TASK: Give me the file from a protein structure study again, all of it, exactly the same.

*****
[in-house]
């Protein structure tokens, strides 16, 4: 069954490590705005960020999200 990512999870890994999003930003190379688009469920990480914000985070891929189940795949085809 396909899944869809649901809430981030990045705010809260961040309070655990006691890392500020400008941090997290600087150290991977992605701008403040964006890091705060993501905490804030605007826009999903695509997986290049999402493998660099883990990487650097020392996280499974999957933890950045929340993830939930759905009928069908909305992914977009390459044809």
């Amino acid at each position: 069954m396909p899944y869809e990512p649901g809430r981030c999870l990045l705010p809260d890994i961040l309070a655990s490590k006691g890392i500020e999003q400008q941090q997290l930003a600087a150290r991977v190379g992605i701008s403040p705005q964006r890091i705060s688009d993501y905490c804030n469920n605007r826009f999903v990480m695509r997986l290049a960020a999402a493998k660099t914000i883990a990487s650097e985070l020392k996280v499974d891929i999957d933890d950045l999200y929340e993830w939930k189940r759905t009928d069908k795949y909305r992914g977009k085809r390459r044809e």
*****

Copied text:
[in-house]
């Protein structure tokens, strides 16, 4: 069954490590705005960020999200 990512999870890994999003930003190379688009469920990480914000985070891929189940795949085809 396909899944869809649901809430981030990045705010809260961040309070655990006691890392500020400008941090997290600087150290991977992605701008403040964006890091705060993501905490804030605007826009999903695509997986290049999402493998660099883990990487650097020392996280499974999957933890950045929340993830939930759905009928069908909305992914977009390459044809």
């Amino acid at each position: 069954m396909p899944y869809e990512p649901g809430r981030c999870l990045l705010p809260d890994i961040l309070a655990s490590k006691g890392i500020e999003q400008q941090q997290l930003a600087a150290r991977v190379g992605i701008s403040p705005q964006r890091i705060s688009d993501y905490c804030n469920n605007r826009f999903v990480m695509r997986l290049a960020a999402a493998k660099t914000i883990a990487s650097e985070l020392k996280v499974d891929i999957d933890d950045l999200y929340e993830w939930k189940r759905t009928d069908k795949y909305r992914g977009k085809r390459r044809e």